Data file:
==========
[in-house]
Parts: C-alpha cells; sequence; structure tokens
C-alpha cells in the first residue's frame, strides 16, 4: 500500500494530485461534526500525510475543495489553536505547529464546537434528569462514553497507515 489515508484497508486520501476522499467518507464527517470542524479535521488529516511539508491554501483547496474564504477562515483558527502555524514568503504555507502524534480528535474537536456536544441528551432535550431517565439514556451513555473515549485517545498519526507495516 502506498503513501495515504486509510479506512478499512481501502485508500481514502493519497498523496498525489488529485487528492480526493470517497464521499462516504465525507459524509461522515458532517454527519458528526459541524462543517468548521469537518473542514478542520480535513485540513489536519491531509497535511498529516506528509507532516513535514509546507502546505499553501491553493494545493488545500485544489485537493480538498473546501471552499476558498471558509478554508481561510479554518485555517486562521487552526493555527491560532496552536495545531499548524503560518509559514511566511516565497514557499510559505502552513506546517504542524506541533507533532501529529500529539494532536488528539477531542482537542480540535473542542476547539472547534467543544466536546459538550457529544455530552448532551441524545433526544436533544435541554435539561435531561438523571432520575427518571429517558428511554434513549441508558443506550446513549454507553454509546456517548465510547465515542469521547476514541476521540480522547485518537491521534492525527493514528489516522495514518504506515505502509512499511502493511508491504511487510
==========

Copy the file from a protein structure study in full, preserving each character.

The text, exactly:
[in-house]
Parts: C-alpha cells; sequence; structure tokens
C-alpha cells in the first residue's frame, strides 16, 4: 500500500494530485461534526500525510475543495489553536505547529464546537434528569462514553497507515 489515508484497508486520501476522499467518507464527517470542524479535521488529516511539508491554501483547496474564504477562515483558527502555524514568503504555507502524534480528535474537536456536544441528551432535550431517565439514556451513555473515549485517545498519526507495516 502506498503513501495515504486509510479506512478499512481501502485508500481514502493519497498523496498525489488529485487528492480526493470517497464521499462516504465525507459524509461522515458532517454527519458528526459541524462543517468548521469537518473542514478542520480535513485540513489536519491531509497535511498529516506528509507532516513535514509546507502546505499553501491553493494545493488545500485544489485537493480538498473546501471552499476558498471558509478554508481561510479554518485555517486562521487552526493555527491560532496552536495545531499548524503560518509559514511566511516565497514557499510559505502552513506546517504542524506541533507533532501529529500529539494532536488528539477531542482537542480540535473542542476547539472547534467543544466536546459538550457529544455530552448532551441524545433526544436533544435541554435539561435531561438523571432520575427518571429517558428511554434513549441508558443506550446513549454507553454509546456517548465510547465515542469521547476514541476521540480522547485518537491521534492525527493514528489516522495514518504506515505502509512499511502493511508491504511487510